Heritage, Volume 5, Number 1, Spring 1987 Page: 26
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The Governor's Reception Room is perhaps the most documented and photographed room in the
Capitol. Pieces of furniture have taken on legendary importance-the "Davy Crockett" table (center)
and the "perfect" mirror (background) allegedly from Paris. Notice the photographer reflected in the
mirror. (No date.)
covered to indicate that a more colorful
decoration was ever planned for the room.
While a few compromises have been
allowed to make the space functional for
the late twentieth century (most notably,
air conditioning), the overall effect will
be extremely close to that felt by late
nineteenth century visitors.
An important aspect of the restoration
work at the Capitol is the present method
used to fund the projects. Although our
staff operations are funded by the state,
all monies spent on restoration are raised
from contributions made by the private
sector-individual citizens and major
corporations alike. The $500,000 goddess
project was paid for solely with private
funds. The restoration of the Governor's
Public Reception Room has been made
possible thanks primarily to a $100,000
grant from the Austin Heritage Society.
The State Preservation Board's fundraising
affiliation, the Capitol Committee,
Inc., plans and coordinates the many
activities necessary to raise the millions
of dollars needed to correctly restore the
Capitol and its grounds. Despite the economic
problems Texas experienced in
1986, nearly $1.5 million was raised with
the help of the Architect's office staff, and
we hope the public's interest and support
will continue to grow as we approach the
centennial of the Capitol's completion.
The year 1986 also saw a concerted
effort to begin the restoration of the
House wing of the building. The results
of the recent restoration of the Senate
Chamber and lieutenant governor's area
made the House members understandably
anxious to have their spaces restored.
Plans were already underway to "spruce
up" the House Chamber. In particular,
the twelve-year-old, worn gold carpet was
to be replaced. House Speaker Gib Lewis
and Representative Mike Millsap, chairman
of the Committee on House Administration,
are both members of the State
Preservation Board (joining the governor,
lieutenant governor, Senator Roy
Blake, and citizen member Lowell Lebermann).
They wanted any work done to
be in line with our plans for the restoration
of the Capitol. Through a combination
of careful planning and accelerated
research, we were able to develop a 1986
interim restoration program for the House
Chamber area, which will be added to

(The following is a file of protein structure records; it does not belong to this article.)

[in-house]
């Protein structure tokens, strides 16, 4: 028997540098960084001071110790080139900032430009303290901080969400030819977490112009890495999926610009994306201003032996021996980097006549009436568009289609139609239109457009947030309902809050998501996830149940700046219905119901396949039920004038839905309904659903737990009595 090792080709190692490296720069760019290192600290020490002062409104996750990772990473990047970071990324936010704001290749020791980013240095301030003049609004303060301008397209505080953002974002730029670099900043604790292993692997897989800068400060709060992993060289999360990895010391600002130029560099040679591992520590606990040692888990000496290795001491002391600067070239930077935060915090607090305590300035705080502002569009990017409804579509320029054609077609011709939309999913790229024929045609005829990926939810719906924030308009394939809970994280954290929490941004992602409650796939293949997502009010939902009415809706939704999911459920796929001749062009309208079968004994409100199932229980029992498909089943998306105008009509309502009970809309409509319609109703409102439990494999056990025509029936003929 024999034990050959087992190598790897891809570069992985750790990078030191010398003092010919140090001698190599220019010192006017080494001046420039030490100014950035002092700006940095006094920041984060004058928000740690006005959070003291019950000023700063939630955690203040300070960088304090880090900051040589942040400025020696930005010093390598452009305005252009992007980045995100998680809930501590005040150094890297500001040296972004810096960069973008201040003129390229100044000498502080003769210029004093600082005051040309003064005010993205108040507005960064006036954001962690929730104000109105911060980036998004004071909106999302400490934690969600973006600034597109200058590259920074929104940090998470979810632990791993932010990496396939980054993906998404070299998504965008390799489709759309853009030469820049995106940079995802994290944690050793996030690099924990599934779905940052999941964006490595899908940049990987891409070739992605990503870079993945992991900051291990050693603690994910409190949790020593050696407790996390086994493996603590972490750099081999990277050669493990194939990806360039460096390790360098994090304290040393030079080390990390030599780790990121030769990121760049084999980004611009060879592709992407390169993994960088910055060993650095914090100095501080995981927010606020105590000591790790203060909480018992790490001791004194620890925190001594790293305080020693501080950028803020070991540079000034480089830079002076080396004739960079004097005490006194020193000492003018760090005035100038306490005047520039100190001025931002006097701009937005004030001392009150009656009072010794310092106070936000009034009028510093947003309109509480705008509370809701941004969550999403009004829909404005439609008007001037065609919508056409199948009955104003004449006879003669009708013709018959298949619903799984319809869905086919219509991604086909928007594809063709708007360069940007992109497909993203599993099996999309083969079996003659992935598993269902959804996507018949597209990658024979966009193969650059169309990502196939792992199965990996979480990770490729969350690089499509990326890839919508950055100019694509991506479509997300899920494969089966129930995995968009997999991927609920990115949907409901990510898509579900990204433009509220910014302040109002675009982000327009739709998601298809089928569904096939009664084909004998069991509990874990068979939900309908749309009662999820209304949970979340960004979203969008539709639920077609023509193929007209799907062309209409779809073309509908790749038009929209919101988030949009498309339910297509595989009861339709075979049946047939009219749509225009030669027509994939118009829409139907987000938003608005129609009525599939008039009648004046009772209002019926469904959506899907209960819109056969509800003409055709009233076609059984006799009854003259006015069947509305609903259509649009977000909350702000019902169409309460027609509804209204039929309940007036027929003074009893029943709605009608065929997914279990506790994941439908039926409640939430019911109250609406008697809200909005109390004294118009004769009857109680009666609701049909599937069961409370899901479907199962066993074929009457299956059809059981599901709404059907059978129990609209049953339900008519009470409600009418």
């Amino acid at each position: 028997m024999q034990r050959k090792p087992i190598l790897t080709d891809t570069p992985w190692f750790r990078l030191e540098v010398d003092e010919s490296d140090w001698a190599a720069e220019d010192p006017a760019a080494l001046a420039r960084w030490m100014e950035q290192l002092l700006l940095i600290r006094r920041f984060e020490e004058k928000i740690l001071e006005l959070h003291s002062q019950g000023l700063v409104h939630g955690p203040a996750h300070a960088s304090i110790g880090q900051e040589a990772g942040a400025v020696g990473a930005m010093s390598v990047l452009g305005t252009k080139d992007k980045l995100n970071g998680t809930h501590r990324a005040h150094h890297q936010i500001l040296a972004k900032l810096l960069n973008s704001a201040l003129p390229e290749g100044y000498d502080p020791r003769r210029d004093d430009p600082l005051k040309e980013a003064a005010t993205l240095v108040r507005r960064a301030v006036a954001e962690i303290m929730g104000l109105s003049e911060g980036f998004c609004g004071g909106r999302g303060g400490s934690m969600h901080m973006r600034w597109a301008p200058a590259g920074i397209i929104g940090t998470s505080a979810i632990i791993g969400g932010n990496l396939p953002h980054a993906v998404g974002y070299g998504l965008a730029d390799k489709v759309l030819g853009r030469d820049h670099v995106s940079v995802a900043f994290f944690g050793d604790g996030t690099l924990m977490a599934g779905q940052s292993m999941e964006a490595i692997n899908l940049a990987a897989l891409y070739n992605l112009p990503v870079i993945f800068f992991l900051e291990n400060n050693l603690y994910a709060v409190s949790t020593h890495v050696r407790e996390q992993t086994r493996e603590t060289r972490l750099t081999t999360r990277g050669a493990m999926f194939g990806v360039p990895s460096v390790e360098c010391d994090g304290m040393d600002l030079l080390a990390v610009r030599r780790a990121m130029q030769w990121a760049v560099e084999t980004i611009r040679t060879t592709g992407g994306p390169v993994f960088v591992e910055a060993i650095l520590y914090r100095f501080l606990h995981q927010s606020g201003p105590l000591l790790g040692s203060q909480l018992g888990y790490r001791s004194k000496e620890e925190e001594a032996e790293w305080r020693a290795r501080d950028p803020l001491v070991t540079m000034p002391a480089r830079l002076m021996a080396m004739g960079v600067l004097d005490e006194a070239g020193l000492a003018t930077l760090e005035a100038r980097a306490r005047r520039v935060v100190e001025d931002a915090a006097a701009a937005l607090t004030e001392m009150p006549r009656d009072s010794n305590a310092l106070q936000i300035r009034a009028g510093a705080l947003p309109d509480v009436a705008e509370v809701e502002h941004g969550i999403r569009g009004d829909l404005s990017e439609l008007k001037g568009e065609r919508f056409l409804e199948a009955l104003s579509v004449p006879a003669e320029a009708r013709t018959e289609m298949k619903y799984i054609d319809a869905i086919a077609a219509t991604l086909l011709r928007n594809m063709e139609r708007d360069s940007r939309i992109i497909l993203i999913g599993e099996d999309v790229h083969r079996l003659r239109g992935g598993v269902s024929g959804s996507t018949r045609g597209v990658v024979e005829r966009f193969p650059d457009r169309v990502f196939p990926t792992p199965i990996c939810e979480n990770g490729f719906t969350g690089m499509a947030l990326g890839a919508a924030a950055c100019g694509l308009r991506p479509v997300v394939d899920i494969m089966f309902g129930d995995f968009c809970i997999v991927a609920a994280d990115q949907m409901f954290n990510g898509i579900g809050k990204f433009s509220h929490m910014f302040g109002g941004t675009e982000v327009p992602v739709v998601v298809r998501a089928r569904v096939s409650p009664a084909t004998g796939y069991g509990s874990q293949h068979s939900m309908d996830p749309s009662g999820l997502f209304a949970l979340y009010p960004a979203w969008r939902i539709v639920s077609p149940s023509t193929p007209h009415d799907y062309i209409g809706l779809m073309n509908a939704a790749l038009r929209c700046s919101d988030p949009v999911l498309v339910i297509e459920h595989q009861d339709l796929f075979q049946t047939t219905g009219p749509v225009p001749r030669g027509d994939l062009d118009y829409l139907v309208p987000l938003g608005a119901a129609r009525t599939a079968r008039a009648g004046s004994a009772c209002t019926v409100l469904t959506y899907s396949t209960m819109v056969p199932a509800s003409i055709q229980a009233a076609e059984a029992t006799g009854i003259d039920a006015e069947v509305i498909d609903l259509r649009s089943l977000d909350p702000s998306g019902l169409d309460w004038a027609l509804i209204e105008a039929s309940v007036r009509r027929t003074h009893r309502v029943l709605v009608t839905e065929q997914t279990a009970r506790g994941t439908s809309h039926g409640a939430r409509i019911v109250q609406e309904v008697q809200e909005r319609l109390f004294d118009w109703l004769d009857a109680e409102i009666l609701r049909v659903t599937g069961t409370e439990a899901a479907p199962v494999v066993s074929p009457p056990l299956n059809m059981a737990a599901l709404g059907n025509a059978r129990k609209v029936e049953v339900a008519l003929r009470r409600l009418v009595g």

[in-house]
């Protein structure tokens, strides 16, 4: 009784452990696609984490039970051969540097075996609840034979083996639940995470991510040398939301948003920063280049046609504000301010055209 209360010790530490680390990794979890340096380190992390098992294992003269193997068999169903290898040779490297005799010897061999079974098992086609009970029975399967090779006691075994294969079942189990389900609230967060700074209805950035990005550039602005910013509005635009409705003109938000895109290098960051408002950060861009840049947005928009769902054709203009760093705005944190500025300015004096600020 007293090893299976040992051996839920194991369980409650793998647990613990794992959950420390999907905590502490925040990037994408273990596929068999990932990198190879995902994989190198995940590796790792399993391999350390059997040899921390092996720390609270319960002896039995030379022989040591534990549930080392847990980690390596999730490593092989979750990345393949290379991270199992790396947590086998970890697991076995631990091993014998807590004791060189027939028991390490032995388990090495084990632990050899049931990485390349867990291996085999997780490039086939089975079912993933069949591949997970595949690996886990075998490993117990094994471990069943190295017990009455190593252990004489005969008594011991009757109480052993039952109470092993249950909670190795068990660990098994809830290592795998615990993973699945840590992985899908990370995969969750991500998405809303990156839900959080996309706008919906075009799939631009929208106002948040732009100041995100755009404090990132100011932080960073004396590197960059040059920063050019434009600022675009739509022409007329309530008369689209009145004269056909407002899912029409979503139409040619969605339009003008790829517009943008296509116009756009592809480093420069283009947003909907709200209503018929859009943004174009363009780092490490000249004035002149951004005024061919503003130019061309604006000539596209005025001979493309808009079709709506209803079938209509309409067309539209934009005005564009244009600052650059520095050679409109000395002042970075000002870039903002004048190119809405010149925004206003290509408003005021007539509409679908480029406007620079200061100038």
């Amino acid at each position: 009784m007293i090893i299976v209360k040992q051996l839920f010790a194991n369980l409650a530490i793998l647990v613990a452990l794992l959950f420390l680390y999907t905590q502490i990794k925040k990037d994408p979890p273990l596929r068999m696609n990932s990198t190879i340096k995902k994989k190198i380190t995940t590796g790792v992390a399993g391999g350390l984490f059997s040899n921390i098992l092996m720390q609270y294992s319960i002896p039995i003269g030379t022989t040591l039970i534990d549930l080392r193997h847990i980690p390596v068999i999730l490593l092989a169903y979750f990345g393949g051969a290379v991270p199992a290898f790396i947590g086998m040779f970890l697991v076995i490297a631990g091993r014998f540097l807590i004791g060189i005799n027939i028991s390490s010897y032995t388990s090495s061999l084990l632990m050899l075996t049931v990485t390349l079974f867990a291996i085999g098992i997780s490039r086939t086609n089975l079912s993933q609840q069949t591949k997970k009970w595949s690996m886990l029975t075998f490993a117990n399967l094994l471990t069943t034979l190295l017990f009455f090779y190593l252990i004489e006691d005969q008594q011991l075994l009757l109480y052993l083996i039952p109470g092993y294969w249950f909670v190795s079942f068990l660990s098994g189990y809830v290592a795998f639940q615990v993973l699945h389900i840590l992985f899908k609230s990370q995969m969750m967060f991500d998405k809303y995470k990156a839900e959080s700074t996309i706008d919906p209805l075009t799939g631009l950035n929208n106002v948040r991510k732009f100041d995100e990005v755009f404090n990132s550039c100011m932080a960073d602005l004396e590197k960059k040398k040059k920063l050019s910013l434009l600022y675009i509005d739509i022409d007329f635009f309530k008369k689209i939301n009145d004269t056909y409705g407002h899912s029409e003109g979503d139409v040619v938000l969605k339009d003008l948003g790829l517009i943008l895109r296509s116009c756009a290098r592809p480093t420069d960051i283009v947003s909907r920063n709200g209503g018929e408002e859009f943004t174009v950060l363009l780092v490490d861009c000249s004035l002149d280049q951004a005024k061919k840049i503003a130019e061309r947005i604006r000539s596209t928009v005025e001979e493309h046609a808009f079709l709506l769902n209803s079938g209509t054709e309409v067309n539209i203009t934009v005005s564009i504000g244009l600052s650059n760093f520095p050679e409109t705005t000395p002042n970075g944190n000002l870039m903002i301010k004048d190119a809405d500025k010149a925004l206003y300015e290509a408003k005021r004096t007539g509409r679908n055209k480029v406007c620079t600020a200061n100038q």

and refined once the master plan for the
building's restoration is completed.
The major work included a new carpet,
wooden shutters, period-style draperies at
the Speaker's platform and at the sides of
the chamber, and antique furnishings in
the Members' Conference Room and the
Back Hall Reception Corridor.
The carpet was the first priority because
of the time involved in designing and
manufacturing a custom-woven Wilton
carpet. We were fortunate to have the
original written specifications for the
House Chamber carpet. Even more fortunate
was the discovery of a 1905 photograph
of Lyndon Johnson's father, Sam
Johnson, Jr., seated at his desk in the
chamber. It is quite rare to find such a
close-up view of historical carpeting. The
photograph allowed us to closely approximate
the design and scale of the 1905 carpet,
while the written records told us that
the original carpet was made up of five
colors, with red considered the predominant
Agreeing on the design was one thing.
Finding a firm qualified to make the carpet
was another. In the nineteenth and
early twentieth centuries, woven carpets
were commonplace in the United States.
But by the 1950s tufted carpet, produced
by a faster production-line method, had
become the major product. Today, the
woven method is all but extinct in the
United States, although it is still fairly
common in Europe. Only a few U.S.
companies still have the looms or the
knowledge necessary to weave carpets,
and those that do concentrate on a particular
type, the Axminster. Since we
knew that the original House carpet was
woven on a Wilton loom, that type was
what we wanted to reproduce. Luckily, an
American firm, Bloomsburg Carpet Industries
of Bloomsburg, Pennsylvania,
is equipped to accept a large-yardage
Wilton order. Bloomsburg is well known
for its restoration carpet projects, which
include the U.S. House of Representatives
Chamber, the U.S. Supreme Court, and
the California State Capitol legislative
The patterned carpet was not placed in
the gallery of the chamber because research
revealed that the original flooring
in the gallery was linoleum. At the end of
the nineteenth century, patterned linoleum
was considered a fairly new and innovative
way to cover a floor. Historical
photographs suggest that the linoleum
was often designed to simulate carpet.
Linoleum was not considered an appropriate
material to place in the highly
functional gallery space-the noise factor
alone ruled it out. However, we
did not want to place the patterned carpet
there because it would suggest that
originally the two levels of the chamber
had the same floor covering. Therefore,
we compromised with a solid burgundy
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Texas Historical Foundation. Heritage, Volume 5, Number 1, Spring 1987, periodical, Spring 1987; Austin, Texas. (texashistory.unt.edu/ark:/67531/metapth45438/m1/26/: accessed May 29, 2017), University of North Texas Libraries, The Portal to Texas History, texashistory.unt.edu; crediting Texas Historical Foundation.